I think of Jimi Hendrix’s version of Castles Made of Sand. We have a real opportunity before us, to remake the world in the name of justice and sanity, to recognize – in overcoming the crisis of the pandemic – the fundamental flaws and failures of our dying status quo, and to carry these lessons forward into the epochal work of confronting the once-in-a-civilization crisis of global climate disruption. Part of seizing that opportunity is re/discovering our own courage and vision, recognizing that the world is bigger than our vacations, and that the meaning of life is more than consumption.
The odds are, frankly, badly stacked against us. The Intercept reports that “has ramped up security and police-related spending in response to the coronavirus pandemic”; the President and his Administration continue, apace, in aggressively pursuing their omnicidal deregulatory agenda; major US-based corporations are seizing the opportunity of the pandemic to wage (further) war on their workers; just as major world powers including the US – through its sanctions on Iran, Venezuela, and Cuba – and China – which is deepening its assault on the autonomy of Hong Kong – are capitalizing on the global crises to pursue their own imperialist/anti-democratic geopolitical agendas. As undocumented people in this country are in crisis, others in the US are worried about their lawns (which are driving insect die-offs). Much has been made of the fact that “carbon dioxide [emissions] suddenly plunged by as much as 17 percent globally in early April as the world responded to the covid-19 pandemic.” The same Grist article from which this quote is drawn predicts that the staggering drop in emissions will have a “Tiny Effect on Global Temperature” and that the annual decrease in carbon dioxide emissions will fall in the mid-single digit range, which – if we maintained such an annual level of decrease going forward for the rest of the decade – might be enough for the world to hit the very modest (and arguably insufficient) Paris goals. Might.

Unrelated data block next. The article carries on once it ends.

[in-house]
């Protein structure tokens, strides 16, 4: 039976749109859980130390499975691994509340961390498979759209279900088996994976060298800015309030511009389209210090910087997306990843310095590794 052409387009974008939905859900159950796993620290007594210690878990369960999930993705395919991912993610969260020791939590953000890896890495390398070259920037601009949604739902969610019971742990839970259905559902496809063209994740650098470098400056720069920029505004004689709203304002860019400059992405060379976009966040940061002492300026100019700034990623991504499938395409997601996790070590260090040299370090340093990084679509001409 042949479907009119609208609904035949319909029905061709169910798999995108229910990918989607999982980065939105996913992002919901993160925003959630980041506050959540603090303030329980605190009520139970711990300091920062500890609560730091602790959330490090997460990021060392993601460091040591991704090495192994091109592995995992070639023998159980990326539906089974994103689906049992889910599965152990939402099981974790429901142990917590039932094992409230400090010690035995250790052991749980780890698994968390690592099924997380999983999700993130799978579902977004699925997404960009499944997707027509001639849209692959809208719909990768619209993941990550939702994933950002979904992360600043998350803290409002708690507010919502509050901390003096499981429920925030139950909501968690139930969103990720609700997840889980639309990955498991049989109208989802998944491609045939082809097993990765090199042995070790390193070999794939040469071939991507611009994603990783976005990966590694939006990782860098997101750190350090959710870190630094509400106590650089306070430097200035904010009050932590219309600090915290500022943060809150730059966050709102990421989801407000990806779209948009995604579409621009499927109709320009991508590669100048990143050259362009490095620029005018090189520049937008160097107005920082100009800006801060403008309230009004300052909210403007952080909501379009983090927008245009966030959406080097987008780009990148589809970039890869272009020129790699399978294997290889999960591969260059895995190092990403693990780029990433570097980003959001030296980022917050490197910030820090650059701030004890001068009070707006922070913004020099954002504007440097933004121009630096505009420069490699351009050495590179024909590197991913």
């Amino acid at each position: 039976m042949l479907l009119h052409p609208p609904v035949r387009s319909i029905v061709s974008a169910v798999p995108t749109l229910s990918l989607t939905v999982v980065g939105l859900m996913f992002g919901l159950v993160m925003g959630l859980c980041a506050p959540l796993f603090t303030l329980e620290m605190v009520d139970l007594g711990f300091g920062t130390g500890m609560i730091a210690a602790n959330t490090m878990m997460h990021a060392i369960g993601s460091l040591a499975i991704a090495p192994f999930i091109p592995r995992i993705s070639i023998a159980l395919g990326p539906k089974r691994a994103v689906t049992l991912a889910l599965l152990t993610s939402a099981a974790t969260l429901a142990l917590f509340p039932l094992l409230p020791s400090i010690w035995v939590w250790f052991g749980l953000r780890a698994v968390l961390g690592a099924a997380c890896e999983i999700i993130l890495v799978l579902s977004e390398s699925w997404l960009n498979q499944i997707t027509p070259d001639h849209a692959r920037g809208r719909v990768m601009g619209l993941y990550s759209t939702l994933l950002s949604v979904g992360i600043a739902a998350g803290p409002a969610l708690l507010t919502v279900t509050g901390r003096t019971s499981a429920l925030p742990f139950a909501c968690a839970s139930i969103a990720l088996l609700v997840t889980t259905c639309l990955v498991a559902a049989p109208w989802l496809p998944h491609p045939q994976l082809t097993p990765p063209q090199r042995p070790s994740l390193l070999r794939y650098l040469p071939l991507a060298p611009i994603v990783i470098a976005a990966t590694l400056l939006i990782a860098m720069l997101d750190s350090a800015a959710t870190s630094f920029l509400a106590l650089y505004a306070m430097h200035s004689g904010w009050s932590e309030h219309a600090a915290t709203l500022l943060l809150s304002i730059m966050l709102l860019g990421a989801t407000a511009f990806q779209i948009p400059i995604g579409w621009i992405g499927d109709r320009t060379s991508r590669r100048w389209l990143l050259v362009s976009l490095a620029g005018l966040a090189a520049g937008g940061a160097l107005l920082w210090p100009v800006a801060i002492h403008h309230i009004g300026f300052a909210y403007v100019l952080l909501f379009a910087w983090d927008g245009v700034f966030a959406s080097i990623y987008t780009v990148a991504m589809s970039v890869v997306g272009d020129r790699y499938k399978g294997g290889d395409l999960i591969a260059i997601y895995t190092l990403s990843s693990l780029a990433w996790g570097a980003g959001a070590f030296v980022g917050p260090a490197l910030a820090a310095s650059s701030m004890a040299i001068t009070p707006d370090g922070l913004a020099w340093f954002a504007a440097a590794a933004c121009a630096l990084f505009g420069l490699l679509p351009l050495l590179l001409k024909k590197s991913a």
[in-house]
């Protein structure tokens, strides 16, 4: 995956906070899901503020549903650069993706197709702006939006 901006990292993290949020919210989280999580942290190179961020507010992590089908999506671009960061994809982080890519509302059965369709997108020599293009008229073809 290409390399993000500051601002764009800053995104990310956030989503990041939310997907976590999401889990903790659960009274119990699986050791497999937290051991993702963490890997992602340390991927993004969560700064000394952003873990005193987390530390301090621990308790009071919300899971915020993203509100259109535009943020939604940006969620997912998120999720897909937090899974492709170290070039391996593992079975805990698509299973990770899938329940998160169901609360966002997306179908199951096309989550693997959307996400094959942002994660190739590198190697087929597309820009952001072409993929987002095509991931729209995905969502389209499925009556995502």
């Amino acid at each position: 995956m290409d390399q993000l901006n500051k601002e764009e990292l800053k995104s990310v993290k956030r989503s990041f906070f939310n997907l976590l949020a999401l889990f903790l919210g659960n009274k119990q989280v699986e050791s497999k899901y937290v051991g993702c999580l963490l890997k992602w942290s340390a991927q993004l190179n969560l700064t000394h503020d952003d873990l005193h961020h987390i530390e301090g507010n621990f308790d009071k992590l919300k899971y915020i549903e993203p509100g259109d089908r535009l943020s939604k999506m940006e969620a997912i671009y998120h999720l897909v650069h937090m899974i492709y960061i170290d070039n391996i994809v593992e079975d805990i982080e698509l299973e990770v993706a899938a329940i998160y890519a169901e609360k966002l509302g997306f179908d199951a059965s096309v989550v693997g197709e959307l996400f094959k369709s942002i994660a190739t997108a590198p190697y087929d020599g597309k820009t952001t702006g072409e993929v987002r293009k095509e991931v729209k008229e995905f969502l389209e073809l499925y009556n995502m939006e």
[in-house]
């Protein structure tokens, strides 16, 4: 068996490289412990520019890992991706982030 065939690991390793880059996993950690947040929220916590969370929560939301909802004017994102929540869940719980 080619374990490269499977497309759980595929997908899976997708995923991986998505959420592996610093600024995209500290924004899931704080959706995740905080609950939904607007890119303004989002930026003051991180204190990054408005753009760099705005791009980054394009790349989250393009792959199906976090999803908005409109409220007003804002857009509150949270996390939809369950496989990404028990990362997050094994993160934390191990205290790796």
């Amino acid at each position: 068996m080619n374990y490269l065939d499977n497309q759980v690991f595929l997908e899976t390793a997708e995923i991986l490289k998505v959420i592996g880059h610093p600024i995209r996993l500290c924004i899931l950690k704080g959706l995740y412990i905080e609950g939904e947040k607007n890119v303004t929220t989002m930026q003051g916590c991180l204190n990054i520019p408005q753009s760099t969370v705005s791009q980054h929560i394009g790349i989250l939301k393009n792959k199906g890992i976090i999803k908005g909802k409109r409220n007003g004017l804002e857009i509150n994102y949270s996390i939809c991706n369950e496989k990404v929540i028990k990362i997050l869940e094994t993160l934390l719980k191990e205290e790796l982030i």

It can be hard to keep perspective, but keep perspective is exactly what we must do if we hope to live lives of meaning in confronting, as it is, and, ideally, reshaping the world. As ever more research continues to demonstrate, denial has already cost tens of thousands of lives in the US alone during the COVID-19 pandemic. Climate denial – which is really just an extreme form of the life denialism, the history denialism, the world denialism that leads even good-hearted people (like Jay Rosen) into intellectual and spiritual ruin and bankruptcy – can easily cost exponentially more lives in the years and decades to come, and may yet drive the world into a state of collapse that will make us long for the days of lockdown, even if we take commensurate action, but most certainly if we don’t.